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1.  Phosphorylation of 14-3-3ζ at serine 58 and neurodegeneration following kainic acid-induced excitotoxicity 
Anatomy & Cell Biology  2010;43(2):150-156.
Oxidative stress-induced cell death leads to phosphorylation of 14-3-3ζ at serine 58. 14-3-3ζ is detected at significant levels in cerebrospinal fluid after kainic acid (KA)-induced seizures. Here we examined temporal changes in 14-3-3ζ phosphorylation in the hippocampus and amygdala of mice after KA treatment. Mice were killed at 2, 6, 24, or 48 h after KA (30 mg/kg) injection. We observed an increase in TUNEL and Fluoro-Jade B (FJB)-stained neurons in the hippocampus and amygdala of KA-treated mice. Phospho (p)-14-3-3ζ and p-JNK expression was increased in the hippocampus 2 and 6 h after KA treatment, respectively. In immunohistochemical analysis, p-14-3-3ζ-positive cells were present in the CA3 region of the hippocampus and the central nucleus of amygdala (CeA) of KA-treated mice. Thus, phosphorylation of 14-3-3ζ at serine 58 may play an important role in KA-induced hippocampal and amygdaloid neuronal damage.
doi:10.5115/acb.2010.43.2.150
PMCID: PMC2998790  PMID: 21189996
Kainic acid; 14-3-3ζ; hippocampus; amygdala; neurodegeneration
2.  Resveratrol activates AMPK and suppresses LPS-induced NF-κB-dependent COX-2 activation in RAW 264.7 macrophage cells 
Anatomy & Cell Biology  2011;44(3):194-203.
AMP-activated protein kinase (AMPK), an enzyme involved in energy homeostasis, regulates inflammatory responses, but its precise mechanisms are not fully understood. Recent evidence has shown that resveratrol (RES), an AMPK activator, reduces prostaglandin E2 production in lipopolysaccharide (LPS)-treated microglia. Here, we examined the effect of RES on nuclear factor kappa B (NF-κB) dependent cyclooxygenase (COX)-2 activation in LPS-treated RWA 264.7 macrophages. We found that treatment with RES increased AMPK activation. AMPK and acetyl CoA carboxylase phosphorylation were attenuated in cells treated with LPS+RES, compared to cells treated with LPS alone. RES inhibited tumor necrosis factor (TNF)-α and TNF receptor 1 in LPS-treated cells. Finally, RES inhibited LPS-induced NF-κB translocation into the nucleus and COX-2 expression. Moreover, the effects of 5-aminoimidazole-4-carboxamide ribose and compound C were consistent with the effects of RES in LPS-treated cells. Taken together, these results suggest that the anti-inflammatory action of RES in RAW 264.7 macrophages is dependent on AMPK activation and is associated with inhibition of the LPS-stimulated NF-κB-dependent COX-2 signaling pathway.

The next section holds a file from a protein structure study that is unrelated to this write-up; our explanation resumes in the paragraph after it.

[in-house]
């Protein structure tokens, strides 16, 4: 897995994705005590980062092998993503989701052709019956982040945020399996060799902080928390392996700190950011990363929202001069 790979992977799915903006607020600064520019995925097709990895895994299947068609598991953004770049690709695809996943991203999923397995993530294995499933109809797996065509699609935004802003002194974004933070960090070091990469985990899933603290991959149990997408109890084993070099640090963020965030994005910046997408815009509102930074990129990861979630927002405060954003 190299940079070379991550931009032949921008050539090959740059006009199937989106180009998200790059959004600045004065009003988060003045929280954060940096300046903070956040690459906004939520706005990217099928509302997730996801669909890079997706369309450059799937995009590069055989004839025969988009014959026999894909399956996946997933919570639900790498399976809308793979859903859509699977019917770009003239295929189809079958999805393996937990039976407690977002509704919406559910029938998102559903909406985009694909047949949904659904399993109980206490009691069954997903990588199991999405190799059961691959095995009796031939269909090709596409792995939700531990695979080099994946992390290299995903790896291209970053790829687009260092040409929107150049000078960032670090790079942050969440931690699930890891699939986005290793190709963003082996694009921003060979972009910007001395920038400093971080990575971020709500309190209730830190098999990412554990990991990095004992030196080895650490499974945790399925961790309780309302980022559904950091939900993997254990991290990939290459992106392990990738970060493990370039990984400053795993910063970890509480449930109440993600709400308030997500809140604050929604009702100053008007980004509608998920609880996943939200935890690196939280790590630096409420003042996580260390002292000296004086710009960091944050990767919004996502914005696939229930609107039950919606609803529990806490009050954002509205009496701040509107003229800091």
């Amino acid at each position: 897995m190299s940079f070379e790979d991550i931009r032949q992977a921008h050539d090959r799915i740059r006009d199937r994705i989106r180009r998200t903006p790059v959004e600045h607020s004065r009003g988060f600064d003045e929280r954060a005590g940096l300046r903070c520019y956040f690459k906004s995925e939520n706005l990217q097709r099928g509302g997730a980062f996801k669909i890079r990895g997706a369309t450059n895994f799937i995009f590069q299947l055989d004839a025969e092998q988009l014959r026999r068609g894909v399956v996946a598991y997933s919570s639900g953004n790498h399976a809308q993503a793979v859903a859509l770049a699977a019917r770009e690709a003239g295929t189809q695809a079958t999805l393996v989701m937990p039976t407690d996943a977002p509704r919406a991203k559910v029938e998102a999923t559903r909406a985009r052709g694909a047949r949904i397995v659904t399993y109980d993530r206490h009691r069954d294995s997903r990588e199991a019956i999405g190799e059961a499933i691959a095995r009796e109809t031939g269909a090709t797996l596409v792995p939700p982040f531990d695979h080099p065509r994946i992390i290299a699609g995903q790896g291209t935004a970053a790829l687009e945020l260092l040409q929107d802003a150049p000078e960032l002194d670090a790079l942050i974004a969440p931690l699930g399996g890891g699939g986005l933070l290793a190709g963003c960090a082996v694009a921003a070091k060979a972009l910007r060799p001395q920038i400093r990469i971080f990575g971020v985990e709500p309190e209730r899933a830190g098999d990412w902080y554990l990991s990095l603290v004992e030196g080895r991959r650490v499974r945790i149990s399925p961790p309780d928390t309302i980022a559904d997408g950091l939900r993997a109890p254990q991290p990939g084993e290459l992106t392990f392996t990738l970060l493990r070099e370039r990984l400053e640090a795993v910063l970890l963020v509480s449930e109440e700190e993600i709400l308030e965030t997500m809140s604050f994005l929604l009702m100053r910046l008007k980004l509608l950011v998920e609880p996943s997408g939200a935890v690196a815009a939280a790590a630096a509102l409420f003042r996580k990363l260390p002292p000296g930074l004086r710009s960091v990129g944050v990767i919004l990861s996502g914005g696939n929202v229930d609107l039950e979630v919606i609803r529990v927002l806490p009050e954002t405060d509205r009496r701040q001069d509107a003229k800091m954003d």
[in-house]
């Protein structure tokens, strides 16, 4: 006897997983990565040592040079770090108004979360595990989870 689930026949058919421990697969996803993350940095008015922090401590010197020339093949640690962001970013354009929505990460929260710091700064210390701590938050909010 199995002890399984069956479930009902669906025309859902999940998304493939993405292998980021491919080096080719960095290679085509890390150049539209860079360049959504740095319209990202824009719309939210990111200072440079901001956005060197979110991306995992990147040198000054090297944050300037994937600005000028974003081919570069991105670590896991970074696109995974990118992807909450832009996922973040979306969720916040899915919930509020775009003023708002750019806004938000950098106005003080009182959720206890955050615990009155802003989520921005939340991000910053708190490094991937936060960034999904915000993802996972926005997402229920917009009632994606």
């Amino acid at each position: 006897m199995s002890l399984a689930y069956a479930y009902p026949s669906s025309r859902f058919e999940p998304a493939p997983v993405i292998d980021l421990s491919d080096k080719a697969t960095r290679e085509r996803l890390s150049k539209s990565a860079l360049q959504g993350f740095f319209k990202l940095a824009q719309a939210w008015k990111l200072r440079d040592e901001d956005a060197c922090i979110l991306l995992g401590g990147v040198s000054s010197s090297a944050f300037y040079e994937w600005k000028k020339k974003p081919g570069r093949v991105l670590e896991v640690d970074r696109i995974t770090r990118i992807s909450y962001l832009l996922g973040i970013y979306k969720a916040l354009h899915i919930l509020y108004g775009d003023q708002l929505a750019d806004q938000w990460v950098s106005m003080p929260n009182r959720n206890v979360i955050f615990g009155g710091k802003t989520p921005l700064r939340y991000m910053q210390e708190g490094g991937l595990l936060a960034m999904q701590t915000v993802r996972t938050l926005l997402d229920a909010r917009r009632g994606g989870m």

doi:10.5115/acb.2011.44.3.194
PMCID: PMC3195823  PMID: 22025971
Resveratrol; AMP-activated protein kinases; Macrophages
3.  Ethanol down regulates the expression of myelin proteolipid protein in the rat hippocampus 
Anatomy & Cell Biology  2010;43(3):194-200.
It is well known that chronic ethanol treatment affects the synthesis of RNA and protein in the brain and the maintenance and function of nervous system. The changes in myelination-related genes are most prominent in human alcoholics. Previously, our cDNA microarray study showed altered Proteolipid protein (PLP), a major protein of central myelin. The present study aimed to gain more understanding of the expression of PLP after chronic ethanol treatment. Male Sprague-Dawley rats were daily treated with ethanol (15% in saline, 3 g/kg, i.p.) or saline for 14 days. Messenger RNAs from hippocampus of each group were subjected to cDNA expression array hybridization to determine the differential gene expressions. Among many ethanol responsive genes, PLP was negatively regulated by ethanol treatment, which is one of the most abundant proteins in the CNS and has an important role in the stabilization of myelin sheath. Using northern blot and immunohistochemical analysis, we showed the change in expression level of PLP mRNA and protein after ethanol treatment. PLP mRNA and protein were decreased in hippocampus of rat with chronic ethanol exposure, suggesting that ethanol may affect the stabilization of myelin sheath through the modulation of PLP expression and induce the pathophysiology of alcoholic brain.
doi:10.5115/acb.2010.43.3.194
PMCID: PMC3015037  PMID: 21212859
rat; brain; hippocampus; alcohol; proteolipid protein

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